Trial of sildenafil (Viagra) or other sexual-enhancement medication. Studies in men whose depression has responded to SSRI but have developed sexual dysfunction showed improvement in sexual function with Viagra. Men taking Viagra reported significant improvements in arousal, erection, ejaculation, and orgasm as compared to men who were taking placebo, although Viagra generally does not increase one's libido.
Clinical depression goes by many names, such as “the blues,” biological or clinical depression, and a major depressive episode. But all of these names refer to the same thing: feeling sad and depressed for weeks or months on end — not just a passing blue mood of a day or two. This feeling is most often accompanied by a sense of hopelessness, a lack of energy (or feeling “weighed down”), and taking little or no pleasure in things that once gave a person joy in the past.
There is a danger that, in some people, antidepressant treatment will cause an increase, rather than a decrease, in depression. In fact, the U.S. Food and Drug Administration (FDA) requires that all depression medications include a warning label about the increased risk of suicide in children and young adults. The suicide risk is particularly great during the first month to two months of treatment.
Some symptoms of depression as described above are normal after any kind of loss including the onset of a disability or severe illness. If you have had these symptoms for a long time it may be helpful to talk with a mental health professional. It is also helpful to talk to someone if you have other symptoms such as feeling guilty or worthless, or if sadness interferes with the ability to do important life tasks (take medication; go to therapies, work or school).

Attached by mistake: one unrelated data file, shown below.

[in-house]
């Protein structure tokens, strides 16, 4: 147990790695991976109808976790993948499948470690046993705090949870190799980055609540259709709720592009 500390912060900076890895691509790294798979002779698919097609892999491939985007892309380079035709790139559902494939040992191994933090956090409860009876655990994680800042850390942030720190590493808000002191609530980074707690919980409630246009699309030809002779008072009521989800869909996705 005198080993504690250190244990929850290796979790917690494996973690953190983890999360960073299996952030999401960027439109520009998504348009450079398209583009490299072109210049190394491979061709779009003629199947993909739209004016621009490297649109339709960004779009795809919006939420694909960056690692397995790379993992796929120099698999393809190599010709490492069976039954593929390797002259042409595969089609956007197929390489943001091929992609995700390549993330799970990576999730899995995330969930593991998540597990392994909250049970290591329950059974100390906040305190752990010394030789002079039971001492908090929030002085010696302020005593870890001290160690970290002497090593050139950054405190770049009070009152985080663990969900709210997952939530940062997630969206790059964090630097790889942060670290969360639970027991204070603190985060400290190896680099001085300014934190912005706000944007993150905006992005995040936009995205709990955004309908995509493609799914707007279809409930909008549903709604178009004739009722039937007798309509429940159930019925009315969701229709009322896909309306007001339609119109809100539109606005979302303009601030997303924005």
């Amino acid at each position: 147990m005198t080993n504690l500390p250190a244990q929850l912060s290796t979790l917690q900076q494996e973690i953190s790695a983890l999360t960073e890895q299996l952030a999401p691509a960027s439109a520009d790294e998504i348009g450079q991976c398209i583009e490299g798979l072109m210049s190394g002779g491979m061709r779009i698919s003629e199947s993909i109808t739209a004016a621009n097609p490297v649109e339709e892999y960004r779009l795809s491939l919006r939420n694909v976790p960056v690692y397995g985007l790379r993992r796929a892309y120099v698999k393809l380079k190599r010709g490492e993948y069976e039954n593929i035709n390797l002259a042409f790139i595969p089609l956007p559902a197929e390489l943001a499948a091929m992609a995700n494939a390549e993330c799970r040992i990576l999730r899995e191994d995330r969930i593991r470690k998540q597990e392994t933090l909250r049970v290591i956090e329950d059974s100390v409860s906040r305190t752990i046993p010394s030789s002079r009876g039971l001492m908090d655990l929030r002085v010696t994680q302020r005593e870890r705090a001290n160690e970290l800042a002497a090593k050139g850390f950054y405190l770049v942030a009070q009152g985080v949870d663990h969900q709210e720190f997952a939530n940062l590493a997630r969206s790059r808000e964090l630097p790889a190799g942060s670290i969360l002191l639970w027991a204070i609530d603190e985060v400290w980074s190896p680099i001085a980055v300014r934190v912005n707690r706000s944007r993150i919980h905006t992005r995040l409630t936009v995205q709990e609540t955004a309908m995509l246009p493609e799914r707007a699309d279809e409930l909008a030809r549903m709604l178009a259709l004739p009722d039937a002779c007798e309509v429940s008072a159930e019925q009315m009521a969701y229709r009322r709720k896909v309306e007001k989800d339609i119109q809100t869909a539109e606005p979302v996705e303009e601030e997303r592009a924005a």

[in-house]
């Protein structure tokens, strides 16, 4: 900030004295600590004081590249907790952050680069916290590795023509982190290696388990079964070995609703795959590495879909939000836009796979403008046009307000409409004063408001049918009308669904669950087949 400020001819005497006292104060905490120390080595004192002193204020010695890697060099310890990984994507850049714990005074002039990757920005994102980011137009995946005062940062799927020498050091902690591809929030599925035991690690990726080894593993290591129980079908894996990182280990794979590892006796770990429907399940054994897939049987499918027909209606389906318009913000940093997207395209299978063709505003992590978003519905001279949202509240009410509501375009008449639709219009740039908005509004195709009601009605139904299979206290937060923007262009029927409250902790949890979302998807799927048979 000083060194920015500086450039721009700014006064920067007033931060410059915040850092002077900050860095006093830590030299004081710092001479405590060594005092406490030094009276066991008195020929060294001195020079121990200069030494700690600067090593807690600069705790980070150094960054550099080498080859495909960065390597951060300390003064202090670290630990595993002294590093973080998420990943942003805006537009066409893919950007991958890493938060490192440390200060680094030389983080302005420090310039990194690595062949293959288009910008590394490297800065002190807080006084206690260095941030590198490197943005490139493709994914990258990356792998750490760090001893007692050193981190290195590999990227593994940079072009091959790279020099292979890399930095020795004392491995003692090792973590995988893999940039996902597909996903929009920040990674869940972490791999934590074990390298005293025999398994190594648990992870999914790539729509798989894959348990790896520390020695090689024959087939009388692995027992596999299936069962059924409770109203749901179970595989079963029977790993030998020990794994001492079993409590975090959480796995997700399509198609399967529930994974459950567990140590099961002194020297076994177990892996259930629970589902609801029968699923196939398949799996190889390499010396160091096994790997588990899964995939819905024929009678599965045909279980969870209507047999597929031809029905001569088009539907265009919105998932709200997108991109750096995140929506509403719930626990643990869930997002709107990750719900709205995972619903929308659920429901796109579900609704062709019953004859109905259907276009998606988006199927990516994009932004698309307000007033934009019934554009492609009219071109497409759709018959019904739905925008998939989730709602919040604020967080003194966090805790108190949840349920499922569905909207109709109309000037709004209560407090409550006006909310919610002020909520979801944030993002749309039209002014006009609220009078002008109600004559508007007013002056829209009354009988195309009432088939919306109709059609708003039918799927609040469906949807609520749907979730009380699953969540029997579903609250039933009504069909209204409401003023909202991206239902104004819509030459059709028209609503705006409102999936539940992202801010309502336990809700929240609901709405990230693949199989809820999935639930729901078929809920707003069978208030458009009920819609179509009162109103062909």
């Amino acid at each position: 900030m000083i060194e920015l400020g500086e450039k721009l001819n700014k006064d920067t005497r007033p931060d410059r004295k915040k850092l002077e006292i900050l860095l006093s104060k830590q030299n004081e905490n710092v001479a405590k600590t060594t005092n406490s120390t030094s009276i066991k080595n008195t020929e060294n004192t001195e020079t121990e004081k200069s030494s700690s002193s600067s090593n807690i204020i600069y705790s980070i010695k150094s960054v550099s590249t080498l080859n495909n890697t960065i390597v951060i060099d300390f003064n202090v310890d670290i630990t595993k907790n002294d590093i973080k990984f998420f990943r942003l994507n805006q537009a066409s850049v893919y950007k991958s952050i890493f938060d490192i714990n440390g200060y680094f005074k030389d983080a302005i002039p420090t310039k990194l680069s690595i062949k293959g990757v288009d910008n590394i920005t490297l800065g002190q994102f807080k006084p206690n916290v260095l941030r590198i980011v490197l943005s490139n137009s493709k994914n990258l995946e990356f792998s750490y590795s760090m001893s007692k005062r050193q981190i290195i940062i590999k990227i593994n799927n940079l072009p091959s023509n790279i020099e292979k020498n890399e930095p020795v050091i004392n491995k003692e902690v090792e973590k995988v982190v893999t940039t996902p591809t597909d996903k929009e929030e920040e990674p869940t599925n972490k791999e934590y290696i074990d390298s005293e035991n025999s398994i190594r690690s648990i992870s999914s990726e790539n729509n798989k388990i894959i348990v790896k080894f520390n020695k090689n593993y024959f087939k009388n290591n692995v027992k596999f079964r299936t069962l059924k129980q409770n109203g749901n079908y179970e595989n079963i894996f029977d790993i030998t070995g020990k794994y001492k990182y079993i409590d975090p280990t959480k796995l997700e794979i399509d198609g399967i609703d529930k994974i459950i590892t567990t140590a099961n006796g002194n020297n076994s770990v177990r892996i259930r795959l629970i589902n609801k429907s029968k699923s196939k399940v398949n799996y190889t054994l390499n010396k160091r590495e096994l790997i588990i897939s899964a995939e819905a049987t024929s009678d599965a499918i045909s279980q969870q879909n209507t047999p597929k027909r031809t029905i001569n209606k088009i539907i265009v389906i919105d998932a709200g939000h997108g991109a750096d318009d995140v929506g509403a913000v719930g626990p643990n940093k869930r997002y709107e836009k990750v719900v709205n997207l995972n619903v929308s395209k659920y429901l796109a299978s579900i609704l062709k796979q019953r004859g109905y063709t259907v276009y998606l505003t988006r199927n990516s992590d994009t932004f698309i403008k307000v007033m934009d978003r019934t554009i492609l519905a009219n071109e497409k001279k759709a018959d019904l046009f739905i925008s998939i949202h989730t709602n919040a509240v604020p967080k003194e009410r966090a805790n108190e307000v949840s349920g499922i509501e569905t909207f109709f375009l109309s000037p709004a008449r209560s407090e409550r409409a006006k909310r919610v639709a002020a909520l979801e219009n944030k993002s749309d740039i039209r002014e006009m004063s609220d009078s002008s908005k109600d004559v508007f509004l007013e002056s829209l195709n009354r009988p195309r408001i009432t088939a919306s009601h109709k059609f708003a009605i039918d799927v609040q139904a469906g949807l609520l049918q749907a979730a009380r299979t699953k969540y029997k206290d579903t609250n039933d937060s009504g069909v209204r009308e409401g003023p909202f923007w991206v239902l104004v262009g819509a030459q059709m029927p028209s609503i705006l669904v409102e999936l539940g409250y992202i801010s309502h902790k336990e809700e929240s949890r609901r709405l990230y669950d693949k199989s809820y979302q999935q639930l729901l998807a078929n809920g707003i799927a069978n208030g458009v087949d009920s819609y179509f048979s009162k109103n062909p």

Certain brain chemicals called neurotransmitters are associated with depression — particularly serotonin (ser-o-TOE-nin), norepinephrine (nor-ep-ih-NEF-rin) and dopamine (DOE-puh-meen). Most antidepressants relieve depression by affecting these neurotransmitters. Each type (class) of antidepressant affects these neurotransmitters in slightly different ways.
It’s the Catch-22 of depression recovery: The things that help the most are the things that are the most difficult to do. There is a big difference, however, between something that’s difficult and something that’s impossible. You may not have much energy, but by drawing on all your reserves, you should have enough to take a walk around the block or pick up the phone to call a loved one.